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A few weeks ago, the chances of college football seemed near zero. Syracuse football players sat out four separate practices, and multiple Power 5 conferences postponed their fall seasons.
Since then, though, many of the Orange’s players’ concerns about playing football in 2020 have faded as the season-opener against North Carolina on Sept. 12 nears. But that comfort shouldn’t take away from the underlying truths: The NCAA has already canceled fall championships and multiple conferences have canceled fall football. The ACC’s risk of sending athletes up and down the eastern seaboard is extraordinary. Money, not safety, is still driving the decision-making.
John Wildhack said on Tuesday that Syracuse still plans to compete in sports this fall. That means Syracuse football players — who have largely been separated from groups outside of themselves and not exposed to the coronavirus in at least six weeks — will take an airplane to Chapel Hill, North Carolina to play football against the Tar Heels on Sept. 12. They’ll abandon their bubble for another one that just popped.
UNC has already closed its campus and went fully online because of a large coronavirus outbreak — recently reporting a 31.3% positivity rate among tests that had been completed. Head coach Mack Brown suggested that the campus closure is a competitive advantage and a “better seal around our program,” showing where the balance truly lies in the “student-athlete” term that the NCAA has used for decades.
The ACC isn’t MLB. Its athletes aren’t professionals. And SU can’t reasonably leave its own bubble while still claiming to fly under the flag of amateurism.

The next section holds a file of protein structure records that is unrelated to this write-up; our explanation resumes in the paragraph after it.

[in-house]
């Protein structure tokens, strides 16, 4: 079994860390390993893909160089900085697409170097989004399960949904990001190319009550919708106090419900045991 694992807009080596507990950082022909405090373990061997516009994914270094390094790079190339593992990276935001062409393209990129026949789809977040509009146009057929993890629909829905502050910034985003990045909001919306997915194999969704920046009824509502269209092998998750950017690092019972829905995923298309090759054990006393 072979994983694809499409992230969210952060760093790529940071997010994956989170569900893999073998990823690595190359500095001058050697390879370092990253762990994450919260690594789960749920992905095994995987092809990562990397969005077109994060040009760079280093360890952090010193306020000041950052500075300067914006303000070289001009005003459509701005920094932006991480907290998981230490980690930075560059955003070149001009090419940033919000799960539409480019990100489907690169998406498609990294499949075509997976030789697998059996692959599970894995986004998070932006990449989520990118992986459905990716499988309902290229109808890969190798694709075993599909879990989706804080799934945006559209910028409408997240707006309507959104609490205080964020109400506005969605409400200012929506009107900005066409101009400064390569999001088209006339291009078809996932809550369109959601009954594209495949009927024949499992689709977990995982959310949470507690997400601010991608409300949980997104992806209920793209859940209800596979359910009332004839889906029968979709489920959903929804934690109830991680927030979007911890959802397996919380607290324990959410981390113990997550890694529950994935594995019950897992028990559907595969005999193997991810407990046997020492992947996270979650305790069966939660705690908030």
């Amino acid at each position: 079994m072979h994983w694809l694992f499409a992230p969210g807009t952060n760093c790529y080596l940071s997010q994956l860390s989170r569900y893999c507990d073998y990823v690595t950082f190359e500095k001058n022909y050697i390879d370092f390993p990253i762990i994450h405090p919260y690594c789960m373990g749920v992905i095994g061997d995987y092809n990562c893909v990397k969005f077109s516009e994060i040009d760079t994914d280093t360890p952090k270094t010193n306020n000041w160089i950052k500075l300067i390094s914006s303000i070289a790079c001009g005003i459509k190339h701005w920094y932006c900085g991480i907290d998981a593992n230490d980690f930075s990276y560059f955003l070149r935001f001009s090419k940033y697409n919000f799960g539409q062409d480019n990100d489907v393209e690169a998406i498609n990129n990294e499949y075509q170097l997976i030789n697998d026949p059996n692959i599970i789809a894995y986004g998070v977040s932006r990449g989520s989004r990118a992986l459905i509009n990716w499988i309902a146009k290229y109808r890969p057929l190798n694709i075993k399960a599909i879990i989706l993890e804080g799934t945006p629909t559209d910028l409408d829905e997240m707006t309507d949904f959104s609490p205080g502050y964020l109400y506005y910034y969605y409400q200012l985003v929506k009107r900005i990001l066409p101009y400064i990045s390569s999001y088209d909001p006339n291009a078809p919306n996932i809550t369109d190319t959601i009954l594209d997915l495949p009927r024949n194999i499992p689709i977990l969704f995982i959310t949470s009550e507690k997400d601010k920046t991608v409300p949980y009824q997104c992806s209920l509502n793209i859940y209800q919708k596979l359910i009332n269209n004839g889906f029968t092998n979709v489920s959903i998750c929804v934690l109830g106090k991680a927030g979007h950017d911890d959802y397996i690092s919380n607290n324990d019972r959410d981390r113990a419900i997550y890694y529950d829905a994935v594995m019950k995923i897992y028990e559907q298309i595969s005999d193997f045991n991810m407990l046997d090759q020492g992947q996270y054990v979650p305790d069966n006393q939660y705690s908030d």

High-level college football has long exploited athletes who receive zero financial compensation from their schools while bringing in millions of revenue dollars each year. Now that the schools and athletic departments are facing cutbacks on teams, scholarships and staff, college football is facing a potential revenue disaster if there’s no 2020 season. No fans are bad enough. No TV revenue could be armageddon.
So now, under the failing facade of amateurism and supposedly putting athletes’ safety and health first, multiple Power 5 conferences, including the ACC, are going to try to play football this year.
For Syracuse, that starts in Chapel Hill. New York Gov. Andrew Cuomo still has North Carolina on the mandatory 14-day quarantine list for any person returning to New York. Syracuse University has mandated that students sign a “Stay Safe Pledge” and not leave the central New York region, yet athletes have been exempted from this part of the pledge.
If an ordinary SU student took that trip to North Carolina, they could face disciplinary action or suspension. For SU athletes, they’re on official school business.
“University sanctioned travel will include added safety precautions to protect the health and well-being of our students, as well as our broader community when they return to campus,” Vice President and Chief Communications Officer Jeff Stoecker said in a statement to The Daily Orange on July 15. “We expect that any student who travels away from campus will respect and uphold the spirit of the pledge.”
As much as Syracuse head coach Dino Babers likes to call Syracuse’s traveling contingent on a “contained bubble,” that’s not actually possible. Wildhack said on Tuesday that the ACC hasn’t yet finalized a COVID-19 testing protocol outlining how many times per week athletes will be tested and how close to athletic competitions these tests will occur.